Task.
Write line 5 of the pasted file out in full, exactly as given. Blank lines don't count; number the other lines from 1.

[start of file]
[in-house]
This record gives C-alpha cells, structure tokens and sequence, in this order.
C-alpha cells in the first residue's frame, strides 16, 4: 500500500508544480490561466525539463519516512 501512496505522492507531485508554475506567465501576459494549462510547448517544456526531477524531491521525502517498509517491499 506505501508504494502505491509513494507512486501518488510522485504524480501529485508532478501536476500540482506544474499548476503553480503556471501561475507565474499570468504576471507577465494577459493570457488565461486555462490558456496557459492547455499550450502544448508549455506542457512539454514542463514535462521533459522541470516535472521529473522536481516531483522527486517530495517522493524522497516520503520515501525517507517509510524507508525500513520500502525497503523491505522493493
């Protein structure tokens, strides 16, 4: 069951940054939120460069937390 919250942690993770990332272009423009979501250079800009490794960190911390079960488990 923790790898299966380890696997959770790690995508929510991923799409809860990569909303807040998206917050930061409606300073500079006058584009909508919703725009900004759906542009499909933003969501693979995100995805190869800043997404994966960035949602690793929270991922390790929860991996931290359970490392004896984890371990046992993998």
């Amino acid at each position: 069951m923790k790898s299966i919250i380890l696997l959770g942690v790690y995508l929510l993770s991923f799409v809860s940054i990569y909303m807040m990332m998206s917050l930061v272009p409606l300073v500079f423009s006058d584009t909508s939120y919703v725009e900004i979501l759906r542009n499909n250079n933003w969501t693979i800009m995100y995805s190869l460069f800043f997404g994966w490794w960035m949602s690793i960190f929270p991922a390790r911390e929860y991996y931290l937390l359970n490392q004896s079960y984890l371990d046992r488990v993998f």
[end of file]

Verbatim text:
């Amino acid at each position: 069951m923790k790898s299966i919250i380890l696997l959770g942690v790690y995508l929510l993770s991923f799409v809860s940054i990569y909303m807040m990332m998206s917050l930061v272009p409606l300073v500079f423009s006058d584009t909508s939120y919703v725009e900004i979501l759906r542009n499909n250079n933003w969501t693979i800009m995100y995805s190869l460069f800043f997404g994966w490794w960035m949602s690793i960190f929270p991922a390790r911390e929860y991996y931290l937390l359970n490392q004896s079960y984890l371990d046992r488990v993998f």